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The Myth of Popular Culture. From Dante to Dylan. Wiley–Blackwell Manifestos

  • ID: 2247605
  • Book
  • December 2009
  • Region: Global
  • 224 Pages
  • John Wiley and Sons Ltd
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In this fascinating examination of popular culture, esteemed cultural critic Perry Meisel shatters conventionally held notions about the division between high and low culture with the provocative theory that popular culture has sustained dialectical rhythms. Meisel s deft critical analysis of three enduring cultural traditions the American novel, Hollywood, and British and American rock music leads us to question the very concept of the division between high and low culture.

Meisel begins his engaging discussion by refuting philosopher Theodor Adorno′s assertion that high culture is dialectical and pop is not, showing that popular culture does indeed have a conversation both with its sources and with cultural authority as a whole. In the final section, Meisel turns his attention to Bob Dylan, a figure who, more than any other, shows what it means to synthesize and revise all traditions music, poetry, iconography and transform them completely.

Brilliantly conceived and clearly articulated, The Myth of Popular Culture from Dante to Dylan redefines the way in which we think about all forms of artistic expression.

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Preface: The Resistance to Pop


Part I "The Battle of the Brows"

1. A History of High and Low

"Highbrow," "Lowbrow," "Middlebrow"

"Folk" and "Soul"

Dante s Republic

"General Converse": Johnson and the Long Eighteenth Century

"Similitude in Dissimilitude"

Keats and Mediocrity

Culture and Anarchy in the UK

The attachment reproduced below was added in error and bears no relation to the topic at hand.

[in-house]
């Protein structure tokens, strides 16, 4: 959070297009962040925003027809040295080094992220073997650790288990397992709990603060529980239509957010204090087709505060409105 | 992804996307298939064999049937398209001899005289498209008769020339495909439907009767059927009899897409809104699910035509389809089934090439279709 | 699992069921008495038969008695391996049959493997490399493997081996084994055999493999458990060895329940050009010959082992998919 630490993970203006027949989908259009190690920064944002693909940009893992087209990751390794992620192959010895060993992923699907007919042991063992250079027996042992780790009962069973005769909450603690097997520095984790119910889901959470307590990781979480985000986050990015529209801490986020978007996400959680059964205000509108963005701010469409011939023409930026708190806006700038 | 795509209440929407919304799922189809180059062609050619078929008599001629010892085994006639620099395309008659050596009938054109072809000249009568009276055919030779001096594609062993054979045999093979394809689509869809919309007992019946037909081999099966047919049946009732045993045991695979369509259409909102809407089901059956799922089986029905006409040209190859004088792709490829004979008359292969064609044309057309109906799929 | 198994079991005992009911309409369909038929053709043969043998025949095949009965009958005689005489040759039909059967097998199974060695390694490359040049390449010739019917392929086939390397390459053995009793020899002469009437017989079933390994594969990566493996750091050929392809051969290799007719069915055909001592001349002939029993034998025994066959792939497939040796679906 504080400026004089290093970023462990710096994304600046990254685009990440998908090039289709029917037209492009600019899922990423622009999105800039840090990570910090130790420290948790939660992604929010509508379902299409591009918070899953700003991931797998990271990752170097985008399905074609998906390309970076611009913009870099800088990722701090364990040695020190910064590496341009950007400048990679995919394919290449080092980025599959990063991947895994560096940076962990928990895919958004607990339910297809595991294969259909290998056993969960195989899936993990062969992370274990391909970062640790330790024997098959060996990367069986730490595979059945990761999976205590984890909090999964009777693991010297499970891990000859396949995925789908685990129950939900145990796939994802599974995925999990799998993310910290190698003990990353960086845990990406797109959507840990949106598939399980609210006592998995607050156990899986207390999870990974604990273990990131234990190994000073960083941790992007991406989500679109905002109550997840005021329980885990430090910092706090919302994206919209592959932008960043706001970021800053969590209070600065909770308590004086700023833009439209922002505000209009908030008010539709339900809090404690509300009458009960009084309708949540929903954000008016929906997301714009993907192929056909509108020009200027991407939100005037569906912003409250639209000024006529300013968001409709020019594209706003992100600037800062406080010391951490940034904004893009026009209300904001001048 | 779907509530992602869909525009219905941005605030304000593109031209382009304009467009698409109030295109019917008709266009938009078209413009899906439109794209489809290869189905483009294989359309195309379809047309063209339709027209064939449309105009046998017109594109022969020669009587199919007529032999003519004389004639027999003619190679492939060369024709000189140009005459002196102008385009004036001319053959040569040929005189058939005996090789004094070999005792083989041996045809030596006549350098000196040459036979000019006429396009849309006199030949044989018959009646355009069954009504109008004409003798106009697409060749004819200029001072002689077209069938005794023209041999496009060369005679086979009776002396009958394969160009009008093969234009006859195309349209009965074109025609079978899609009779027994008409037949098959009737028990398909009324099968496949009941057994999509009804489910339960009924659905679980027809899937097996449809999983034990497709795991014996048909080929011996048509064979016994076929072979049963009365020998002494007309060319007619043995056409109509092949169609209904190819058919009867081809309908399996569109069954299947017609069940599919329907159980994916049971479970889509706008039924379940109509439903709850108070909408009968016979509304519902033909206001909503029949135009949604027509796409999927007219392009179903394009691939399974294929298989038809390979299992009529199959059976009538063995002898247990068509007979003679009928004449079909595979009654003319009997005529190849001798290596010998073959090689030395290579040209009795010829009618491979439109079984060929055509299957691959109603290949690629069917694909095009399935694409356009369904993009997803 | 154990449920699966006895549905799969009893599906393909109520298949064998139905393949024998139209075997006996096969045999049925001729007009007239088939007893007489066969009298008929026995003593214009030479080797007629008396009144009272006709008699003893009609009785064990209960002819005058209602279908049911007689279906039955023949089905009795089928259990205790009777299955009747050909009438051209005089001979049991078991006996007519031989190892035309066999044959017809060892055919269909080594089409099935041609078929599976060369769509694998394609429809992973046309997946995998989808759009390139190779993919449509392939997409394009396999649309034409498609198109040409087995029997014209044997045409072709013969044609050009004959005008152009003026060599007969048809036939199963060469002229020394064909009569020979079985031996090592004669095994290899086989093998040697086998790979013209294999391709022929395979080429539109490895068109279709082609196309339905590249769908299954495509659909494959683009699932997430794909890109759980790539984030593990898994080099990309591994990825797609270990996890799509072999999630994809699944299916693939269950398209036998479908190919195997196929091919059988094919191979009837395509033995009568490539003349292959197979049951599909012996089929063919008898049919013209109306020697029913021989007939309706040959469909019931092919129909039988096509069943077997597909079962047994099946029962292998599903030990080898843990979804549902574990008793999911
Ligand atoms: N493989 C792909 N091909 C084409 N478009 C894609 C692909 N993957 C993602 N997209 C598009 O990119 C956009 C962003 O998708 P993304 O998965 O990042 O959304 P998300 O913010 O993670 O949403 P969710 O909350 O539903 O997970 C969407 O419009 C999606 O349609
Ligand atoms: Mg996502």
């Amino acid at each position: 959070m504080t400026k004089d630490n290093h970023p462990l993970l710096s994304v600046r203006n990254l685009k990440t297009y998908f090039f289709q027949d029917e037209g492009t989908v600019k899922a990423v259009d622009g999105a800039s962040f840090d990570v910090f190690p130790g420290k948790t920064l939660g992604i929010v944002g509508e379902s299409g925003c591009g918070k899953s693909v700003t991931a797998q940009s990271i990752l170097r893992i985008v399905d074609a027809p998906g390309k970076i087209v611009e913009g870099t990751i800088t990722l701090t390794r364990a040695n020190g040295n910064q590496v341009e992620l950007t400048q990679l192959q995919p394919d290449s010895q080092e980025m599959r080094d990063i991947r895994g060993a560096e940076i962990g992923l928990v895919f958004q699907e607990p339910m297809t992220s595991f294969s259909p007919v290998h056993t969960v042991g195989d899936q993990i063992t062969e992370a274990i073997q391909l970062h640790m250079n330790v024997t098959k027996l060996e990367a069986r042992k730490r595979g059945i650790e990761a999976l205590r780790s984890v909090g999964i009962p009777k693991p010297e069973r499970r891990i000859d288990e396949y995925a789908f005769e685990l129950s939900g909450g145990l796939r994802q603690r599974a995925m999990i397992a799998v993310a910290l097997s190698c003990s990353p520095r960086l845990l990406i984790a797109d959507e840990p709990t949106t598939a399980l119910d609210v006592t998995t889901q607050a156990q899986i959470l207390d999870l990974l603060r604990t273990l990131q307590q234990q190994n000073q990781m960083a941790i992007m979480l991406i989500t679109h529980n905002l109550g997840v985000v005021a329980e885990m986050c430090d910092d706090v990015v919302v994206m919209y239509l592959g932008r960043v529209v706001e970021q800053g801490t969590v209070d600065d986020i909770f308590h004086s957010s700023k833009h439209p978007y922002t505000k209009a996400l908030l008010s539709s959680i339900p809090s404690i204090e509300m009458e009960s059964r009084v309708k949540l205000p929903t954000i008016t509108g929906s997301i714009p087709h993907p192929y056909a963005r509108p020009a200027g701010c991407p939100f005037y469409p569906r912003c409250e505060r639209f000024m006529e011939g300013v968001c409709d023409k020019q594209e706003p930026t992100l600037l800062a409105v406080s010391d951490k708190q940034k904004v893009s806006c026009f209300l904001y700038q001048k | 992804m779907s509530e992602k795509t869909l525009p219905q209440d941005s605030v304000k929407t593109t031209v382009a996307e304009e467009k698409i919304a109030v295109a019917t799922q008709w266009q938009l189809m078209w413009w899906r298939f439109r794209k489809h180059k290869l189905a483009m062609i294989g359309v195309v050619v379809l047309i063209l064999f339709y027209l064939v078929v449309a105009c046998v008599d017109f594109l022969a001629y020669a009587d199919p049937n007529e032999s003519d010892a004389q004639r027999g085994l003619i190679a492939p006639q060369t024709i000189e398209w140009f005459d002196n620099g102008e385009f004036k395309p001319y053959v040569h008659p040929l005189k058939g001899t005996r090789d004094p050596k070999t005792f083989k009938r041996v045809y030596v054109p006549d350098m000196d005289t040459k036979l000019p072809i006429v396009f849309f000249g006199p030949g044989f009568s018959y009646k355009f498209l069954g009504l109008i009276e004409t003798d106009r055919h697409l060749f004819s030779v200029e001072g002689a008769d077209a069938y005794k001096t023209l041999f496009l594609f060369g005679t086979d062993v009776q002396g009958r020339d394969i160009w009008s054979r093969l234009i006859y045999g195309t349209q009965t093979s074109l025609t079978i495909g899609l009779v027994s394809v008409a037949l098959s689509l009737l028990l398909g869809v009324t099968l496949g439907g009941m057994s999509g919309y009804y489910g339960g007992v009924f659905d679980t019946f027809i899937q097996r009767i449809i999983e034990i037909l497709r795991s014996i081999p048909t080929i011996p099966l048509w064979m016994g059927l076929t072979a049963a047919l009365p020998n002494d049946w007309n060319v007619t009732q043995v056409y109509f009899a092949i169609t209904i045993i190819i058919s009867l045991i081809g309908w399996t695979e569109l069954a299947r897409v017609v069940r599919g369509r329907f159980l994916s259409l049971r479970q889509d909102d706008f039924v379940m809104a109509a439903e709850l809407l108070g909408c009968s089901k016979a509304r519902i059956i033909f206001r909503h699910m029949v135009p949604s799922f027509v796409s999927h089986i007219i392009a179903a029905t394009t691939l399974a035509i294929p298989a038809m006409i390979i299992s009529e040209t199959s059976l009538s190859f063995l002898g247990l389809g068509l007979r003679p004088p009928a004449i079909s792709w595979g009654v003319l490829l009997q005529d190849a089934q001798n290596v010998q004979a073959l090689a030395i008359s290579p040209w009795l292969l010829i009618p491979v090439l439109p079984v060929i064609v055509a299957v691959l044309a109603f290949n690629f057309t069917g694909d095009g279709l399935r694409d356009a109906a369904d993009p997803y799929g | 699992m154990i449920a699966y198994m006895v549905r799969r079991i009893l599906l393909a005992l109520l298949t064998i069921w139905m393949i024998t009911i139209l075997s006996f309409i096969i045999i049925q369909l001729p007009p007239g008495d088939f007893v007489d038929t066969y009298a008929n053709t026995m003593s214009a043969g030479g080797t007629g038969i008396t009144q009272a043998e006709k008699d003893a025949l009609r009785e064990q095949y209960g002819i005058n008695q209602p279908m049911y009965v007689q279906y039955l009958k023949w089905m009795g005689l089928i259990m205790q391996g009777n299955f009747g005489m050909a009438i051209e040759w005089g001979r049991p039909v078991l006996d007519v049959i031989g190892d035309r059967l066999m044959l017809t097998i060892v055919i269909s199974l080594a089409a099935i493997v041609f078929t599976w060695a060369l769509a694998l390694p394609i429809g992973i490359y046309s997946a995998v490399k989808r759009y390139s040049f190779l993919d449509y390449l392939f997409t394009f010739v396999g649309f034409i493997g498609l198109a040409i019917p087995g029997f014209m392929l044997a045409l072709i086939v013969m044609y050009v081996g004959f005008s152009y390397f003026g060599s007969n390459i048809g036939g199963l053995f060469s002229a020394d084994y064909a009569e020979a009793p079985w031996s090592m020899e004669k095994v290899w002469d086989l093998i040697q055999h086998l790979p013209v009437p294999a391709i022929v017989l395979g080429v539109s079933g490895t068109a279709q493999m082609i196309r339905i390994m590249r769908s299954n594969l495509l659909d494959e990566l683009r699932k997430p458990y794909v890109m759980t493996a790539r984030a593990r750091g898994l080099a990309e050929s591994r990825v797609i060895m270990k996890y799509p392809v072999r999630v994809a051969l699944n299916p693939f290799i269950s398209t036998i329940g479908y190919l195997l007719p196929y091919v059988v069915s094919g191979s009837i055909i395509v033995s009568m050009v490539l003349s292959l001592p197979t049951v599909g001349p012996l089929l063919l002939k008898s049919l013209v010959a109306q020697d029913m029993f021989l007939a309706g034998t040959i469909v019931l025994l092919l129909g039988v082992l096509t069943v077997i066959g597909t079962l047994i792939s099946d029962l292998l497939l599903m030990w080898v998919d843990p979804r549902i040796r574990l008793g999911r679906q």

"The Battle of the Brows"


The Myth of Popular Culture

2. Pop Culture in the Spectator

Poems of the People

Canons and "Camp"

Base and Superstructure, Soma and Psyche

3. Pop and Postmodernism

The Social Self

Andy Warhol

"Hey, Rapunzel, Let Down Your Hair"

Part II Dialectics of Pop

4. The Death of Kings: American Fiction from Cooper to Chandler

"Paleface" and "Redskin," Cowboy and Dandy

Pathfinding: Cooper and Mark Twain

Labor, Leisure, Love: Melville, James, Hemingway

Transatlantic: Raymond Chandler

5. Knock on Any Door: Three Histories of Hollywood  

Ars Gratia Artis

Benjamin, Bazin, Eisenstein

Dialectics of Directing: Hawks, Welles, Scorsese

Dialectics of Acting: Barrymore, Bogart, Brando

Blonde on Blonde: Harlow and Monroe

Hang Em High: Welles, Lewis, Eastwood

6. The Blues Misreading of Gospel: A History of Rock and Roll

A Scandal in Bohemia

Jazz Myth, Jazz Reality

Soul Synthesis

Plugging In

Buddy Holly and the British Invasion

The Body English

Part III The World of Bob Dylan

7. Dylan and the Critics


The Limits of Typology

Dylan as Poet

8. Words and Music


"Slippin and Slidin "

Dylan and Deferred Action

9. Dylan Himself

The Death of the Author

The Grand Tour and the Middle Passage


10. The Three Icons: Sinatra, Presley, Dylan

Iconography and Gender

The Fedora as Phallus

Elvis as Bobbysoxer

"My Darling Young One"

Works Cited


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Perry Meisel
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